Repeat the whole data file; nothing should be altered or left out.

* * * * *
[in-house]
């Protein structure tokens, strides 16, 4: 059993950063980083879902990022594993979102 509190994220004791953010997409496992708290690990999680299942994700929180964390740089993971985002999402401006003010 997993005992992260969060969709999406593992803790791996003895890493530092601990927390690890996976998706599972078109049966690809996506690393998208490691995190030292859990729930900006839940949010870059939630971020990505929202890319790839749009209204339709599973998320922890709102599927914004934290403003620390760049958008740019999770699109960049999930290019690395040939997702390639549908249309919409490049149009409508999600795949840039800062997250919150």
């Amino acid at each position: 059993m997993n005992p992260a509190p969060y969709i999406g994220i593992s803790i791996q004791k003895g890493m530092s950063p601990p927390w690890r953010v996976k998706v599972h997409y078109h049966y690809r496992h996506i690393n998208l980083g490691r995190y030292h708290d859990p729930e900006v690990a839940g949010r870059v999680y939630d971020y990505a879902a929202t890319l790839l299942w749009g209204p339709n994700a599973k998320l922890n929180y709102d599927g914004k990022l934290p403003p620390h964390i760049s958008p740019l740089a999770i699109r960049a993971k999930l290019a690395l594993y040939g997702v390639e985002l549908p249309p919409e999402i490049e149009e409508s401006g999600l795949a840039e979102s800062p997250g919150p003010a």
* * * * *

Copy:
[in-house]
């Protein structure tokens, strides 16, 4: 059993950063980083879902990022594993979102 509190994220004791953010997409496992708290690990999680299942994700929180964390740089993971985002999402401006003010 997993005992992260969060969709999406593992803790791996003895890493530092601990927390690890996976998706599972078109049966690809996506690393998208490691995190030292859990729930900006839940949010870059939630971020990505929202890319790839749009209204339709599973998320922890709102599927914004934290403003620390760049958008740019999770699109960049999930290019690395040939997702390639549908249309919409490049149009409508999600795949840039800062997250919150």
């Amino acid at each position: 059993m997993n005992p992260a509190p969060y969709i999406g994220i593992s803790i791996q004791k003895g890493m530092s950063p601990p927390w690890r953010v996976k998706v599972h997409y078109h049966y690809r496992h996506i690393n998208l980083g490691r995190y030292h708290d859990p729930e900006v690990a839940g949010r870059v999680y939630d971020y990505a879902a929202t890319l790839l299942w749009g209204p339709n994700a599973k998320l922890n929180y709102d599927g914004k990022l934290p403003p620390h964390i760049s958008p740019l740089a999770i699109r960049a993971k999930l290019a690395l594993y040939g997702v390639e985002l549908p249309p919409e999402i490049e149009e409508s401006g999600l795949a840039e979102s800062p997250g919150p003010a």